Those who Googled the term “The Wizard of Oz” saw a results page that, at first glance, looked pretty standard. It including the movie title, the year/category/runtime of the production, related images and an illustration of a pair of ruby slippers.
Google had tweeted on Friday, “We’re off to search the wizard, the wonderful ‘Wizard of Oz.'” That phrase, combined with the flashing pink starbursts above the ruby slippers on the search results page, hinted that Google had something special up its sleeve.
By touching the ruby slippers on the search results page, users were treated to an animation that began with the slippers clicking three times and an audio clip of Dorothy (played by Judy Garland) saying, “There’s no place like home.” (Fans of the movie will remember that Dorothy clicked her heels three times when she wished to return to Kansas during her fanciful visit to Oz.)
Google then programmed users’ screens to spin five rotations counter-clockwise as if a dream sequence was taking place. When the screen came to rest, all the text and graphics were in black and white.
In the 1939 film, the story begins in black and white and then transitions to brilliant Technicolor after Dorothy and her dog Toto are transported by a tornado to the magical Land of Oz.
Google users then noticed that the position on the results page once occupied by the sparkling ruby red slippers was replaced with a spinning grey tornado.
When they touched the tornado, the animation started again, with Dorothy’s farmhouse emerging from the tornado and zooming out of frame. Garland was heard yelling, “Aunty Em!” as the screen rotated five times clockwise and returned to its normal color presentation.
Google added this search page surprise to commemorate the 80th anniversary of the still-beloved movie classic, whose lovable characters, such as the Scarecrow (Ray Bolger), the Cowardly Lion (Bert Lahr) and the Tin Man (Jack Haley) won the hearts of viewers worldwide. Google did not announce how long the special search results page would remain active, but you can try it today.
Closer to home, regular readers of this blog know that the allure of the ruby slippers remains near and dear to us at Moses Jewelers. Several years ago, we custom-designed a pair that became the surprise of a lifetime for an unsuspecting customer as she celebrated a milestone birthday.
With an eye and ear for helping customers find that extraordinarily unique and personal surprise gift, our experienced sales associate remembered Mary was a huge lover of “The Wizard of Oz”. Mary’s husband confided he needed gift ideas, and he confirmed she indeed was “a fanatic for anything related to the story”. And so, the idea for the ruby shoes pendant was born!
With the help of a CAD (computer-aided design) drawing from our fine jewelry designer, it was easy for Mary’s husband to visualize the finished pendant, and we were able to give him an exact price to complete the project.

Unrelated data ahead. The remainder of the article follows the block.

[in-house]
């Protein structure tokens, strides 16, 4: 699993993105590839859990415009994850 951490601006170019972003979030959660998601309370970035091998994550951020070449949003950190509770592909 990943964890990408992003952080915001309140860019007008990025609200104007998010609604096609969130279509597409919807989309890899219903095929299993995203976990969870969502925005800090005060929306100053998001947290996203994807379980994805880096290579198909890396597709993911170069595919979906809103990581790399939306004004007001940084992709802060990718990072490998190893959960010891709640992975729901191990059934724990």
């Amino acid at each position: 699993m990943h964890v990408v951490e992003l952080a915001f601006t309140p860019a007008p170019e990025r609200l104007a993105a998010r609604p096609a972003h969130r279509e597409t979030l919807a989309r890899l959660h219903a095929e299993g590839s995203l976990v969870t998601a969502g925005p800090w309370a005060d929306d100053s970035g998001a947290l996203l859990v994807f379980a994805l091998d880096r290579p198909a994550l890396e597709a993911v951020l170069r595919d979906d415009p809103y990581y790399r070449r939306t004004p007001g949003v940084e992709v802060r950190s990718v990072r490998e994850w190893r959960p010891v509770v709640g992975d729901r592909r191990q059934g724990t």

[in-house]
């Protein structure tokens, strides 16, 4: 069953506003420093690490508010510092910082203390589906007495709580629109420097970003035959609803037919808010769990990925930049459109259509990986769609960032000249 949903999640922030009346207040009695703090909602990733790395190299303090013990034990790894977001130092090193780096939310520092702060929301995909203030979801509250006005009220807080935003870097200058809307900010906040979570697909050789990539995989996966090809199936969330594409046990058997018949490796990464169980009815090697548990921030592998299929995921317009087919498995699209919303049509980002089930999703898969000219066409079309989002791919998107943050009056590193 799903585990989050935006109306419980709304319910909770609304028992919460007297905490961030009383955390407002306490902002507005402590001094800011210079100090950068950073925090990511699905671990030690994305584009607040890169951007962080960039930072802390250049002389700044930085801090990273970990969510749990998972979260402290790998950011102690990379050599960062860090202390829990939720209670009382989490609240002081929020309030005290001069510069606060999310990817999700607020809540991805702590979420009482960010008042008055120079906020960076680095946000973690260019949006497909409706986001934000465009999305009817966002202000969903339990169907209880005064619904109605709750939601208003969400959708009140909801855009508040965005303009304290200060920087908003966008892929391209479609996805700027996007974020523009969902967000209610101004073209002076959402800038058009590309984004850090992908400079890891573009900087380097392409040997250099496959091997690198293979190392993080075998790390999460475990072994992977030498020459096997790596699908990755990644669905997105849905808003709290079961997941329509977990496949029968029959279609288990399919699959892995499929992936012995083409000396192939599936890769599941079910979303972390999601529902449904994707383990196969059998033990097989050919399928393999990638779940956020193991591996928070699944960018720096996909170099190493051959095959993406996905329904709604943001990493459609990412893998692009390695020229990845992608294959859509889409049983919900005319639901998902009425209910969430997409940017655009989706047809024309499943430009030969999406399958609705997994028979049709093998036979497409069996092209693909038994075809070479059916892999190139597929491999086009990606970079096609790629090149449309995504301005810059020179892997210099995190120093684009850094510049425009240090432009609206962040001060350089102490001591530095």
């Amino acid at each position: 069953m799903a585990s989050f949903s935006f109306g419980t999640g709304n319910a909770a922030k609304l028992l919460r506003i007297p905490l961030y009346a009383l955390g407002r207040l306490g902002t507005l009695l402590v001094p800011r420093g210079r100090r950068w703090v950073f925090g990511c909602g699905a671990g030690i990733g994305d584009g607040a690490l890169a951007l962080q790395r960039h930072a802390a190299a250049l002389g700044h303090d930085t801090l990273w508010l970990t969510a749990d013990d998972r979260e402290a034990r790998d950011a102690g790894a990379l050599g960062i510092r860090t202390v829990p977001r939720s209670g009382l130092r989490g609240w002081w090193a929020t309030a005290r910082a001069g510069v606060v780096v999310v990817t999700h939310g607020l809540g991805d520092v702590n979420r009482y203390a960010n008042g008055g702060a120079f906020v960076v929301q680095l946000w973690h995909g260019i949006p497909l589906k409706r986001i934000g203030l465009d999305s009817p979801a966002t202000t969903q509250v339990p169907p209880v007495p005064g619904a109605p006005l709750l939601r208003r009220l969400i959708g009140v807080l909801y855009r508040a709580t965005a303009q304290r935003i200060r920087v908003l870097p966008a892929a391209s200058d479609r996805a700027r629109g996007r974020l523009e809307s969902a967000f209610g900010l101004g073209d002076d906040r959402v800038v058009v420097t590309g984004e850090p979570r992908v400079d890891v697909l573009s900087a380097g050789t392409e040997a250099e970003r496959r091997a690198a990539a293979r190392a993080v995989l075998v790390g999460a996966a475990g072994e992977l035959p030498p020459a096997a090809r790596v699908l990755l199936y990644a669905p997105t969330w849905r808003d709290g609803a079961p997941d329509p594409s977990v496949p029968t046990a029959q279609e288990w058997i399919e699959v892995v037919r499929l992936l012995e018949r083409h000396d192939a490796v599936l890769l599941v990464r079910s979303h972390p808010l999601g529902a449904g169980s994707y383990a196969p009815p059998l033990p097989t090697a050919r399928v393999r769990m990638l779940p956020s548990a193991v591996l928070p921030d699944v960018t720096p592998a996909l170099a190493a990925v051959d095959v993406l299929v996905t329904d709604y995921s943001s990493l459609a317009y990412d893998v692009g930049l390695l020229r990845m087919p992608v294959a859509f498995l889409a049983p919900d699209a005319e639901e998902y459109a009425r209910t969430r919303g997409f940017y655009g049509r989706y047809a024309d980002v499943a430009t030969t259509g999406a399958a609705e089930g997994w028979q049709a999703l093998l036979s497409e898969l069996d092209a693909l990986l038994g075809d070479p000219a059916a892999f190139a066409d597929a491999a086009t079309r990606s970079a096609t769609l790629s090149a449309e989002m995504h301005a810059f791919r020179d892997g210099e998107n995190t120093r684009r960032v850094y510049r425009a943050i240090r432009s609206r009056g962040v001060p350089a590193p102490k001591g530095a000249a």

The rest is “history” — Mary could not have been more surprised or thrilled with her birthday gift.
On the day she stopped by to show off her new beloved pendant, she was sporting ruby slippers literally from head-to-toe!
A glimpse back at the history or these much-beloved shoes reveals the iconic slippers worn by Garland in the 1939 film returned to the Smithsonian in Washington, D.C., in October 2018 after an 18-month hiatus and rejuvenating facelift.
Since they were first exhibited in 1979, Dorothy’s Ruby Slippers had been a top attraction, but environmental factors, such as light and moisture, had taken their toll.
So, exactly two years ago, conservationists at the National Museum of American History launched a Kickstarter campaign to generate the funds to provide Dorothy’s Ruby Slippers with conservation treatment and a new display case. Within 30 days, the campaign exceeded its $300,000 goal with support from more than 6,000 donors.
The Ruby Slippers are now on view in a state-of-the-art display, along with a prop wand used by Billie Burke in her role as Glinda the Good Witch. The wand is on special loan to the museum through November 2019.
Despite their name, Dorothy’s Ruby Slippers are not adorned with rubies. In fact, the bugle beads that prop designers used to simulate rubies proved to be too heavy. The solution was to replace most of the bugle beads with sequins, 2,300 on each slipper. The butterfly-shaped bow on the front of each shoe features red bugle beads outlined in red glass rhinestones in silver settings.
Credits: Google’s illustration of ruby slippers via Twitter; Search results screen captures via Google; The Wizard of Oz movie scene by CBS Television Network [Public domain], via Wikimedia Commons. Ruby slippers by Richard Strauss, Smithsonian. ONE Custom Collection by Moses Jewelers..